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Attention and Symptom Distress in Women With and Without Breast Cancer

Cimprich, Bernadine; Ronis, David L.


Background: The cognitive capacity to direct attention (CDA) is essential for self-care and independent functioning. Older women may be more vulnerable to fatigue-related losses in CDA following surgery for breast cancer. Normal functional variations in CDA associated with aging might affect attentional responses in older women newly diagnosed with breast cancer, and factors such as extent of surgery or symptom distress might influence CDA over time.

Objectives: To examine (a) differences in CDA and symptom distress in older women newly diagnosed with breast cancer as compared to a control group of older women without breast cancer; (b) the pattern of change in CDA and symptom distress from the pretreatment period to 3 months after surgery; and (c) to examine the relationship of CDA with symptom distress and extent of surgery over time.

Methods: Women, 55 to 79 years of age, newly diagnosed with breast cancer (N = 47), were assessed with measures of CDA and symptom distress: (a) before surgery, (b) at 2 weeks postsurgery, and (c) 3 months postsurgery. To account for normal variations associated with aging, 48 women of similar age without breast cancer were assessed following a routine screening mammogram and 3 months later.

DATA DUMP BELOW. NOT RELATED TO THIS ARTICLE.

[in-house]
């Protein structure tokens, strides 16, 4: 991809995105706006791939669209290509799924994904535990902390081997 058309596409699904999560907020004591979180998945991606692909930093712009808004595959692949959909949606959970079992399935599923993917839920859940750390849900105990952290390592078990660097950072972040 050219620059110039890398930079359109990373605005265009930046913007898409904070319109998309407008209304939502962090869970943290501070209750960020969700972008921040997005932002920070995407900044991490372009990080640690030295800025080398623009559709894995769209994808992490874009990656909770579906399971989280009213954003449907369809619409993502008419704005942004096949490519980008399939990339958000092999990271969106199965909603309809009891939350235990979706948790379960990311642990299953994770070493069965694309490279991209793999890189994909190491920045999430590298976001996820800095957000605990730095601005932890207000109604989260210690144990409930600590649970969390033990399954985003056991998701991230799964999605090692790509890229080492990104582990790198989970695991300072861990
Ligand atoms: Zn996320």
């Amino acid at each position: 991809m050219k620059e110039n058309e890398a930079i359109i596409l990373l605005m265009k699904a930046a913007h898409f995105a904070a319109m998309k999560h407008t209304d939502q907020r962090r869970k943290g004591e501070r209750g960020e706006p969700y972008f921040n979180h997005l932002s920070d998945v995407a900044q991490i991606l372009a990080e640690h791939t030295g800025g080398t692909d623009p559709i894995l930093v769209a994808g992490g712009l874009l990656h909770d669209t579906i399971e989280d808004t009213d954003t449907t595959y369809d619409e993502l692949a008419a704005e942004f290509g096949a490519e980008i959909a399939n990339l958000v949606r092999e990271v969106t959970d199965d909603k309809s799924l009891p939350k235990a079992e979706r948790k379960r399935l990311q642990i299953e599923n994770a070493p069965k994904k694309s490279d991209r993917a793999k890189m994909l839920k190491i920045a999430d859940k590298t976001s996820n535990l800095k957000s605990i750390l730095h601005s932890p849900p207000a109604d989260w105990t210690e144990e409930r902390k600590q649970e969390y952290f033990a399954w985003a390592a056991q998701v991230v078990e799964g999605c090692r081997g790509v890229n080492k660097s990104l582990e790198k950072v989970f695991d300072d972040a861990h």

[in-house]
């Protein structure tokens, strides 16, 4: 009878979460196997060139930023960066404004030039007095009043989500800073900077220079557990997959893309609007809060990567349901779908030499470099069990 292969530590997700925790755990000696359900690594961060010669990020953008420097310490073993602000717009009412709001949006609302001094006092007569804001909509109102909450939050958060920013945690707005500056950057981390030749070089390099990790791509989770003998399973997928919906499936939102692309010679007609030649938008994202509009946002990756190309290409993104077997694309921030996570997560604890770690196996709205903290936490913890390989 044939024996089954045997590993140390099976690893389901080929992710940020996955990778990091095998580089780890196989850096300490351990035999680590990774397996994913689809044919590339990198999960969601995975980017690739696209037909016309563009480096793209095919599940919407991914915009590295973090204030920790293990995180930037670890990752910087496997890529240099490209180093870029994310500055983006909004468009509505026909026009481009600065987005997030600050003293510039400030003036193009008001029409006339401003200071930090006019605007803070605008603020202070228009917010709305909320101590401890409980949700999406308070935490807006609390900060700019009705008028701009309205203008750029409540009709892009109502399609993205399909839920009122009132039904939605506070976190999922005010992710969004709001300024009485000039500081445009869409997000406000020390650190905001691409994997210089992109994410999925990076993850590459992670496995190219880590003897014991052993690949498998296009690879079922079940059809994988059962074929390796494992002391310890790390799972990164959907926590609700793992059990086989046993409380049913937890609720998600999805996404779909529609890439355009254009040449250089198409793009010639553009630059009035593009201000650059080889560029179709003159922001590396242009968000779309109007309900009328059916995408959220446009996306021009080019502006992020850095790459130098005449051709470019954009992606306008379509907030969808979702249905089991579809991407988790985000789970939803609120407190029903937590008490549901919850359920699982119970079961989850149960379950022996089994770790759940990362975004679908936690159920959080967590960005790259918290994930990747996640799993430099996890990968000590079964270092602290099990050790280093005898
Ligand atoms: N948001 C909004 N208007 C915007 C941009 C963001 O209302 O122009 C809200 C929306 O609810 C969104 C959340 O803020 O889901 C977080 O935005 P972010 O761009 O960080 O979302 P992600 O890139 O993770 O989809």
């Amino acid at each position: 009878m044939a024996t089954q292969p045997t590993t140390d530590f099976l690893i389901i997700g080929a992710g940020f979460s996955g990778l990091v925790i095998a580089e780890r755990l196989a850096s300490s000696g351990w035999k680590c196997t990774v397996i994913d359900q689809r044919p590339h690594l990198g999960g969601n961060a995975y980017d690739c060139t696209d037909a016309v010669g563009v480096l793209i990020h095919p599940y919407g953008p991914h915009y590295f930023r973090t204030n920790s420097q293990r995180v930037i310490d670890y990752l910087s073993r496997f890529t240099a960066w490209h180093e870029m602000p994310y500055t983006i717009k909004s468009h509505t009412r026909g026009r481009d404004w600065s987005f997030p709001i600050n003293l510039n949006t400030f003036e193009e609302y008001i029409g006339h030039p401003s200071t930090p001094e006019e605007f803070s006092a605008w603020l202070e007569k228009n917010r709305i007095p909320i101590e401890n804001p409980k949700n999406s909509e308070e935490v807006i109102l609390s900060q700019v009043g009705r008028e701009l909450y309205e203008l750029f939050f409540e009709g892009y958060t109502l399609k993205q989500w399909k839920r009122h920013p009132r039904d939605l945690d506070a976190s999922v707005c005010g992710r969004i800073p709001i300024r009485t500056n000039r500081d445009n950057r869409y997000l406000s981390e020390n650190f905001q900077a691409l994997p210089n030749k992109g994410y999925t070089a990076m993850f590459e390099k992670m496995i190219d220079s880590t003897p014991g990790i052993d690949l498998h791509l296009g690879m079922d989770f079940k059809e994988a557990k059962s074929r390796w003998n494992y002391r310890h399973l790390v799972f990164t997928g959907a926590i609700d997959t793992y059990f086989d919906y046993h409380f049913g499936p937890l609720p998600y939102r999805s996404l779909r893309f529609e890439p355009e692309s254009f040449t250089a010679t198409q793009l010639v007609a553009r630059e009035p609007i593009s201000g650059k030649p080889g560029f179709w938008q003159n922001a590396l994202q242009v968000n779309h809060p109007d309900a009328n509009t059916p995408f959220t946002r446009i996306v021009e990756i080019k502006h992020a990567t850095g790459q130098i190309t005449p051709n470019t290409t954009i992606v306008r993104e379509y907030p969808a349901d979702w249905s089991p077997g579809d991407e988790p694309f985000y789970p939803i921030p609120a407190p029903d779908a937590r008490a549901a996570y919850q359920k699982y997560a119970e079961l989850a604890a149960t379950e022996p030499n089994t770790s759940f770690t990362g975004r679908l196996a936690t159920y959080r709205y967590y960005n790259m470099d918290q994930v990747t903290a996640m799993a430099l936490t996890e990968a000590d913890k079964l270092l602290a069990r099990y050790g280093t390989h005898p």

Results: Before treatment, the breast cancer group scored significantly lower than the control group (p < .05) on measures of CDA and higher on symptom distress. Repeated measures ANOVA showed significant main effects of group, but not time, for the measures of CDA and symptom distress with the breast cancer group having worse status than the control group. For CDA only, there was a significant group by time interaction effect (p = .005) so that the breast cancer group showed a gradual gain in CDA over time.

Conclusions: Reduced performance in a cognitive function was observed before treatment and found to persist over an extended interval in older women newly diagnosed with breast cancer.

Bernadine Cimprich, PhD, RN, is Associate Professor, University of Michigan, Ann Arbor, Michigan.

David L. Ronis, PhD, is Associate Research Scientist, University of Michigan, and Research Health Science Specialist, Department of Veterans Affairs, Ann Arbor, Michigan.

Accepted for publication May 5, 1999.

Supported by the University of Michigan Comprehensive Cancer Center Program Grant, Breast Cancer in Elderly Women, grant number: NIH, NIA, PO-AG13094

Address reprint requests to Bernadine Cimprich, PhD, RN, University of Michigan, School of Nursing, 400 N. Ingalls, Room 2172, Ann Arbor, MI 48109-0482.

© 2001 Lippincott Williams & Wilkins, Inc.